Getting older. We are all faced with it. As my dad has said, if you don’t want to grow old, there is only one other option. (You know, die young…)
As I work with clients, I am constantly confronted with aging and death. How the circle of life comes around and all of us, eventually, will face declines in our health, mental ability, independence, etc. Depressing, isn’t it? Well, it can be, I guess, but also involves not just death but how we live our lives now and the legacy we leave behind. And it makes us confront our ultimate spiritual reality and what we think happens after we leave this earth.
I am an avid newspaper reader. I often read most of the paper. I always make sure I look at 3 things: Dilbert, Dear Abby, and the box score from last night’s Cardinal baseball game or Illini basketball game (depending on the season). Here was a letter I saw in Dear Abby.
Dear Abby: I am a single woman in my 60s who lives alone. One of my greatest fears is developing dementia. Because there is no one living with me, there would be on one around to notice changes in my behavior. I am still able to balance my checkbook, do my grocery shopping, drive myself to the dentist’s office, etc. If I ever need assisted living, how would I recognize the fact so I could make other arrangements before requiring someone else to make them for me? –GROWING OLDER IN SAN DIEGO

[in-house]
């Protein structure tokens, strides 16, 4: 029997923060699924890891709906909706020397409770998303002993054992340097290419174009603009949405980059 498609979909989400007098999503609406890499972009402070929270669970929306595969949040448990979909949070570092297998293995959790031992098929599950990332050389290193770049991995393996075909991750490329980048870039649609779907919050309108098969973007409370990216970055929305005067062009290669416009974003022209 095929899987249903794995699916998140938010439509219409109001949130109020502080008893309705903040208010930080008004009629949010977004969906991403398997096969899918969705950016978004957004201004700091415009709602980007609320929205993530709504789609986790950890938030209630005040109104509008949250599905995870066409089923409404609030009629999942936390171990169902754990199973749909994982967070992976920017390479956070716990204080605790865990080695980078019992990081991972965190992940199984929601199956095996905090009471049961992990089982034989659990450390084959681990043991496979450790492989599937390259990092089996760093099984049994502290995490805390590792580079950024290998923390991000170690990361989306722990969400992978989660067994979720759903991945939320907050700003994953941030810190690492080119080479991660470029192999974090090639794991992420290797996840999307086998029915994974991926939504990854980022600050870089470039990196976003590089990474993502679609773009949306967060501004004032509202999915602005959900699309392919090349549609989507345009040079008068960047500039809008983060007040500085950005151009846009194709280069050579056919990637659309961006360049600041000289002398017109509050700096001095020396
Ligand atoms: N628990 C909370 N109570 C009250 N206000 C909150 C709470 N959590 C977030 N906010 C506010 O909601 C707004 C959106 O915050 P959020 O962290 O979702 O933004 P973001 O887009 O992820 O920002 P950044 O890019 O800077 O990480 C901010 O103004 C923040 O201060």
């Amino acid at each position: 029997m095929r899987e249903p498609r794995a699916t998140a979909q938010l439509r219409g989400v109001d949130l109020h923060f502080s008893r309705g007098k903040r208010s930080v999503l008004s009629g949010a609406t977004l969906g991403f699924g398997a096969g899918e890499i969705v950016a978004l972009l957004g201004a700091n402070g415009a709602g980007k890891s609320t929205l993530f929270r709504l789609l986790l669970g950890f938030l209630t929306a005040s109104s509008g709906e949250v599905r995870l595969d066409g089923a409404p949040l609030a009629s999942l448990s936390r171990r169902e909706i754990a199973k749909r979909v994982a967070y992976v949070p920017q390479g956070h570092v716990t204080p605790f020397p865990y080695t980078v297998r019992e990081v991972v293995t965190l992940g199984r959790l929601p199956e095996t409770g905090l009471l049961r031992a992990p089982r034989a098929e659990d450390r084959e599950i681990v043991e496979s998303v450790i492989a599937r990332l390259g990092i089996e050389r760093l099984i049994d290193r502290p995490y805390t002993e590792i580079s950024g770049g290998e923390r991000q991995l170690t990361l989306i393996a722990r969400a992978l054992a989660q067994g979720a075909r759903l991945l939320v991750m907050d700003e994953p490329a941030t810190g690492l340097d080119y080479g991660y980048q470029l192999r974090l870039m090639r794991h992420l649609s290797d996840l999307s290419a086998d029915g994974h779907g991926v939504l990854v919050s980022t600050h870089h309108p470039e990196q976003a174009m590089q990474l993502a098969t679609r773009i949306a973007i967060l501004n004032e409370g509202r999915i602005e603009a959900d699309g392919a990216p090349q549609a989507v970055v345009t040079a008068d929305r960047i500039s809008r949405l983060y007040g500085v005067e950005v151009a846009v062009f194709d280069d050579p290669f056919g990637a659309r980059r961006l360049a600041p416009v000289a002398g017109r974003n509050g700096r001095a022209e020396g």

Abby had an answer for her: ask your doctor to check you over during each annual physical exam. That’s an OK answer, but I have better one.
Dynasty Program Membership
By planning with me and becoming a member of our Dynasty membership program, a person would have the best disability planning options available. We help clients name a “disability panel” that consists of both loved ones and at least one doctor, who will decide when the person needs help managing their affairs. Because our office has contact with each client at least once a year and most often several times a year, we are also able to watch for signs that a person needs assistance. In fact, we probably know our clients better than their doctors as to the daily living issues. We have spent hours and hours with them over the years.
Once assistance is needed, our clients have already set out instructions in legal documents that outline how they want to be cared for toward the end of life.
Powers of Attorney?
Maybe you are thinking “isn’t a power of attorney enough to plan for disability?” Well, a power of attorney is important, but pull them out and see what instructions are included in there. There are a lot of powers given in those documents, but very few instructions. Where in the power of attorney does it talk about whether you have a preference to be cared for at home rather than a nursing home? Do you have an opinion about that issue? If so, does it make sense to have it written down somewhere in your estate plan?